The music industry is no stranger to change in the past five decades. While the vinyl record dominated recorded music in the first 90 years of its existence, the cassette tape finally posed a threat in the 1970s, 10 years after its invention.
But at the start of the ‘80s a new challenger appeared to not only the cassette, but all analog formats. In 1982, the compact disc ushered in the digital age and the music industry didn’t look back. For two decades, the CD ruled and the record industry boomed, with popular artists pushing millions of units. Artists got rich and major labels got richer. Readers who were part of the CD-buying public in the late ‘90s remember when there was a music store in every mall – usually a chain – selling CDs for upwards of $18 each. It was around this time that CD Baby formed in a shed in Woodstock, New York, offering independent artists an easy way to sell their CDs online without having to negotiate with major labels or brick and mortar stores.
The MP3 arrives
But the music industry keeps moving, and at the end of the ‘90s the next form of digital music went mainstream. MP3 files were completely digital, stored either on a computer hard drive or on one of the primitive devices invented to play back the new format. The MP3 was the first recorded music format the music industry actively fought against, first shutting down file sharing pioneer Napster and then making an example of individual downloaders by suing them into oblivion.
And if that was the end of the story we’d all still be listening to CDs. For the first few years of the 2000s, “MP3” was an epithet used to summarize all that was wrong with the new millennium: the perceived favoring of quantity over quality and art’s diminished value. But in 2001 Apple launched iTunes, a program designed to organize and play digital audio files. Steve Jobs saw the potential in a small, easily transferable format. He added the iTunes Store in 2003 and stocked it with thousands of major label albums. Apple even tapped CD Baby to help stock iTunes’ library in 2004, a relationship that continues to this day.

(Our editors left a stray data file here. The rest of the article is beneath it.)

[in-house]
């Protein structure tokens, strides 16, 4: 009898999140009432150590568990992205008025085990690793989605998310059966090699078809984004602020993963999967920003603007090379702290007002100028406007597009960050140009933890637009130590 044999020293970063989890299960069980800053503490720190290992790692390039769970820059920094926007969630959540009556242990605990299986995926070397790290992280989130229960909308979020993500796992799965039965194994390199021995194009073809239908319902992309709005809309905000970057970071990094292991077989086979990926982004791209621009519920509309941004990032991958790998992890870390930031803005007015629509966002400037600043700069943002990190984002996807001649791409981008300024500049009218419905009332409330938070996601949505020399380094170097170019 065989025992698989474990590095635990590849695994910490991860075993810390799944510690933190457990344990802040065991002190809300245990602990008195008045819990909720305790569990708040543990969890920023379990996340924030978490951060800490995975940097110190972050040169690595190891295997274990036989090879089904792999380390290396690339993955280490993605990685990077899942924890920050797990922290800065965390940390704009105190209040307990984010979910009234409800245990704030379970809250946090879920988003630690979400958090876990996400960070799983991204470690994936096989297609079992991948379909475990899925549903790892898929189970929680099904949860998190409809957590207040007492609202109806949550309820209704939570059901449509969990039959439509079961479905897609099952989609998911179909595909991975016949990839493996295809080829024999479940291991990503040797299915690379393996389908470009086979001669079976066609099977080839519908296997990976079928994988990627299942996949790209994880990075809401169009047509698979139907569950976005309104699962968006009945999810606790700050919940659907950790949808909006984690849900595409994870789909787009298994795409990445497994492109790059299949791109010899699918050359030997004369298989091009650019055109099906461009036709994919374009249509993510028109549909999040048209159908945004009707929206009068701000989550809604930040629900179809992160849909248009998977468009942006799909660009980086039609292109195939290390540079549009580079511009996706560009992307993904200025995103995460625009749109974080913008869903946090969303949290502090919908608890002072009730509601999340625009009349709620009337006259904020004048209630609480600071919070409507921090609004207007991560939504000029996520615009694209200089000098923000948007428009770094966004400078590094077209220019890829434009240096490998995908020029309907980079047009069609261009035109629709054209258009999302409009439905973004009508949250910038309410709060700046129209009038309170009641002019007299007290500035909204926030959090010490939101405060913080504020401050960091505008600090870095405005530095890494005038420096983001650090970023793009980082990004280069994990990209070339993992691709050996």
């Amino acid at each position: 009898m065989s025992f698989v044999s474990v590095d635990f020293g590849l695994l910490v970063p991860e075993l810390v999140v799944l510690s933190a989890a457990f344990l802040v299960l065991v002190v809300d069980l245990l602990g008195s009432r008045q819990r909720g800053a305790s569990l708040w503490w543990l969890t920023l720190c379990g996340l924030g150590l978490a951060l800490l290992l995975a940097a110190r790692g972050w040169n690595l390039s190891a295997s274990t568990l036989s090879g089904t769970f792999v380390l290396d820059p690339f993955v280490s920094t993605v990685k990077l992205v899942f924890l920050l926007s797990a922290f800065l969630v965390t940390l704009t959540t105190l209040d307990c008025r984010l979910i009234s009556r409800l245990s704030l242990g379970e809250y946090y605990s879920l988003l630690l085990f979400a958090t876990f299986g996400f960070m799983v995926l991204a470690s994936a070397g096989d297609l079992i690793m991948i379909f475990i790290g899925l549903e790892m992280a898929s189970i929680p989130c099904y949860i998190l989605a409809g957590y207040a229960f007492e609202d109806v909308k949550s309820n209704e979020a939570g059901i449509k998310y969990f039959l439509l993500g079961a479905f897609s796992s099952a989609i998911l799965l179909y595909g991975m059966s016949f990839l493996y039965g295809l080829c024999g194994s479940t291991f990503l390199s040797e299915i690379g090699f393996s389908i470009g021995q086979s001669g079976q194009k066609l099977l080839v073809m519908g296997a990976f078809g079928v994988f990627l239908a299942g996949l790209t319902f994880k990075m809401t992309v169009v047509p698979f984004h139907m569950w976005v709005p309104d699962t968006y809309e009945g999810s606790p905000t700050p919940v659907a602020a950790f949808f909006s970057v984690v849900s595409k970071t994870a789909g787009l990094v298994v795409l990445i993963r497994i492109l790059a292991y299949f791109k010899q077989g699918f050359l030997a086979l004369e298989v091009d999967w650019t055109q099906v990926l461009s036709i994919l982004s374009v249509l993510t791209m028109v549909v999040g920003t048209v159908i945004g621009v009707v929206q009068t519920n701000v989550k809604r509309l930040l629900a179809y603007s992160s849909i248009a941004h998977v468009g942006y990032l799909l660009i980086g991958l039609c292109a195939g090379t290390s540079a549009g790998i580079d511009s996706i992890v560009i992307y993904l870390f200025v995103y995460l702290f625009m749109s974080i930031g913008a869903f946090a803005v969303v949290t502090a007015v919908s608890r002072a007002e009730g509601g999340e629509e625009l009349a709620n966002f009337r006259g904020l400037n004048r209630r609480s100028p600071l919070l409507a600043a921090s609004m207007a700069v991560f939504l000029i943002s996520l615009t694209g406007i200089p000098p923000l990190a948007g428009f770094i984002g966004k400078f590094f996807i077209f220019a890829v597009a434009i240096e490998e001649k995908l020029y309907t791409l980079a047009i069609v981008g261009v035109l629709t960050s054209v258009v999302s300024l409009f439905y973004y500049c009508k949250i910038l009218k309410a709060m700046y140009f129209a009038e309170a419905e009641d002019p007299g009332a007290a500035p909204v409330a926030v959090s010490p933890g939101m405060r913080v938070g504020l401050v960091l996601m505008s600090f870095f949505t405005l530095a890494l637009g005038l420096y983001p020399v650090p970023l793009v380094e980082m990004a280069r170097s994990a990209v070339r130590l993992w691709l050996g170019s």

So, in moonshiner terms, the MP3 (and its many format offshoots) went legit. The tiny audio format that could went from music industry enemy number one to a compelling alternative to its physical companion the CD. The Download Era had begun.
Dawn of streaming
But that’s still not the end of our story. The inexorable progress of technology brought about a new digital format even easier than downloads. In October 2008, Swedish entrepreneur Daniel Ek launched Spotify, and with it the music streaming revolution.
At the beginning of the 2010s (Teens? Tens?), “streaming” was mostly associated with videos on YouTube and Netflix. By the end of 2019, major companies like Apple, Amazon and Google had launched their own on-demand music streaming services to compete with Spotify, a signal that the format is here to stay.
As you’ll see in the attached infographic timeline, CD Baby has evolved right along with the industry throughout the decade, delivering our artists to any major platform that launches in any territory. And we’ll continue to do so in the roaring ‘20s, whether it be to new streaming services or entirely new methods of music consumption. Whatever new developments the future holds for the music industry in this next decade, we’ll be there.